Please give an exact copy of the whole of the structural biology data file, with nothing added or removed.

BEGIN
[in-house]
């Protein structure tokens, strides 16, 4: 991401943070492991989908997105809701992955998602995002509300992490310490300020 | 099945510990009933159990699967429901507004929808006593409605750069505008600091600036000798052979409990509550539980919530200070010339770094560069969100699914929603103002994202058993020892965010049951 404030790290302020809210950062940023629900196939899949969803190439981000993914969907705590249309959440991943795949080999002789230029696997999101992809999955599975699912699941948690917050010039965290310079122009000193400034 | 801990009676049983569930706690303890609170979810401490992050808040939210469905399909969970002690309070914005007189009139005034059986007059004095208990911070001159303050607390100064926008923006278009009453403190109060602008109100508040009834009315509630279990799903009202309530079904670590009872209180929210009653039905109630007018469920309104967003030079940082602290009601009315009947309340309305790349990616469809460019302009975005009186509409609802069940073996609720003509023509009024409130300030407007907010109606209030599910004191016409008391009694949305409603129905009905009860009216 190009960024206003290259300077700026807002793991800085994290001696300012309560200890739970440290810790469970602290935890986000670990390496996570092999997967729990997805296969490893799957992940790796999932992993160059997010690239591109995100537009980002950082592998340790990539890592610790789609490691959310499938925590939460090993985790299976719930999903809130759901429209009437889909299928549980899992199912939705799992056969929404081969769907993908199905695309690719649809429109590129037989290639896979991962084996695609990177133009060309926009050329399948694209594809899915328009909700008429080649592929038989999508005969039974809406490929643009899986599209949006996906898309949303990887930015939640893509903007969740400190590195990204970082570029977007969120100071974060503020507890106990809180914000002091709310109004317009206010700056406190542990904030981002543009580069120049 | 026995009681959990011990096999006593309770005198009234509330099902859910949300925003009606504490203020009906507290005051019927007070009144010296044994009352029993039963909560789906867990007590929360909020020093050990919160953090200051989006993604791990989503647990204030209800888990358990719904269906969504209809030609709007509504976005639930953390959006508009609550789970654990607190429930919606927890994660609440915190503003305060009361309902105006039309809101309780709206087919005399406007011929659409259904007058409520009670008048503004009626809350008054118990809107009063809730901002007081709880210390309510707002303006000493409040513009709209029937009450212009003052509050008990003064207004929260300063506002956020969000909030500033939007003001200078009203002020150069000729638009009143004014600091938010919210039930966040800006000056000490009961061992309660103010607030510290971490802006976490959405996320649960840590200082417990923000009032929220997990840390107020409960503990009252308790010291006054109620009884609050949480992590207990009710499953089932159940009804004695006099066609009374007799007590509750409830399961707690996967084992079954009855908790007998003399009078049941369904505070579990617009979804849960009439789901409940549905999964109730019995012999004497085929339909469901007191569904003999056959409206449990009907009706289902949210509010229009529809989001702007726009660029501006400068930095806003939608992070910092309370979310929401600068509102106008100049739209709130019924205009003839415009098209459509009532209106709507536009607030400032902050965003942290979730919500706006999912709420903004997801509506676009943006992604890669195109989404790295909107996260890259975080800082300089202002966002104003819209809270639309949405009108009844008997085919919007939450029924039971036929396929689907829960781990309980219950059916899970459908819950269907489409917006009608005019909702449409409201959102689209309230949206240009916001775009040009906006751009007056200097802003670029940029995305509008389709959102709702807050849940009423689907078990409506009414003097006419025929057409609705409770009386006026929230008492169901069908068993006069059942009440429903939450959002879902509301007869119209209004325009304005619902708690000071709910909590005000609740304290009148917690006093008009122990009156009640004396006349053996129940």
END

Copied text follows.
[in-house]
């Protein structure tokens, strides 16, 4: 991401943070492991989908997105809701992955998602995002509300992490310490300020 | 099945510990009933159990699967429901507004929808006593409605750069505008600091600036000798052979409990509550539980919530200070010339770094560069969100699914929603103002994202058993020892965010049951 404030790290302020809210950062940023629900196939899949969803190439981000993914969907705590249309959440991943795949080999002789230029696997999101992809999955599975699912699941948690917050010039965290310079122009000193400034 | 801990009676049983569930706690303890609170979810401490992050808040939210469905399909969970002690309070914005007189009139005034059986007059004095208990911070001159303050607390100064926008923006278009009453403190109060602008109100508040009834009315509630279990799903009202309530079904670590009872209180929210009653039905109630007018469920309104967003030079940082602290009601009315009947309340309305790349990616469809460019302009975005009186509409609802069940073996609720003509023509009024409130300030407007907010109606209030599910004191016409008391009694949305409603129905009905009860009216 190009960024206003290259300077700026807002793991800085994290001696300012309560200890739970440290810790469970602290935890986000670990390496996570092999997967729990997805296969490893799957992940790796999932992993160059997010690239591109995100537009980002950082592998340790990539890592610790789609490691959310499938925590939460090993985790299976719930999903809130759901429209009437889909299928549980899992199912939705799992056969929404081969769907993908199905695309690719649809429109590129037989290639896979991962084996695609990177133009060309926009050329399948694209594809899915328009909700008429080649592929038989999508005969039974809406490929643009899986599209949006996906898309949303990887930015939640893509903007969740400190590195990204970082570029977007969120100071974060503020507890106990809180914000002091709310109004317009206010700056406190542990904030981002543009580069120049 | 026995009681959990011990096999006593309770005198009234509330099902859910949300925003009606504490203020009906507290005051019927007070009144010296044994009352029993039963909560789906867990007590929360909020020093050990919160953090200051989006993604791990989503647990204030209800888990358990719904269906969504209809030609709007509504976005639930953390959006508009609550789970654990607190429930919606927890994660609440915190503003305060009361309902105006039309809101309780709206087919005399406007011929659409259904007058409520009670008048503004009626809350008054118990809107009063809730901002007081709880210390309510707002303006000493409040513009709209029937009450212009003052509050008990003064207004929260300063506002956020969000909030500033939007003001200078009203002020150069000729638009009143004014600091938010919210039930966040800006000056000490009961061992309660103010607030510290971490802006976490959405996320649960840590200082417990923000009032929220997990840390107020409960503990009252308790010291006054109620009884609050949480992590207990009710499953089932159940009804004695006099066609009374007799007590509750409830399961707690996967084992079954009855908790007998003399009078049941369904505070579990617009979804849960009439789901409940549905999964109730019995012999004497085929339909469901007191569904003999056959409206449990009907009706289902949210509010229009529809989001702007726009660029501006400068930095806003939608992070910092309370979310929401600068509102106008100049739209709130019924205009003839415009098209459509009532209106709507536009607030400032902050965003942290979730919500706006999912709420903004997801509506676009943006992604890669195109989404790295909107996260890259975080800082300089202002966002104003819209809270639309949405009108009844008997085919919007939450029924039971036929396929689907829960781990309980219950059916899970459908819950269907489409917006009608005019909702449409409201959102689209309230949206240009916001775009040009906006751009007056200097802003670029940029995305509008389709959102709702807050849940009423689907078990409506009414003097006419025929057409609705409770009386006026929230008492169901069908068993006069059942009440429903939450959002879902509301007869119209209004325009304005619902708690000071709910909590005000609740304290009148917690006093008009122990009156009640004396006349053996129940």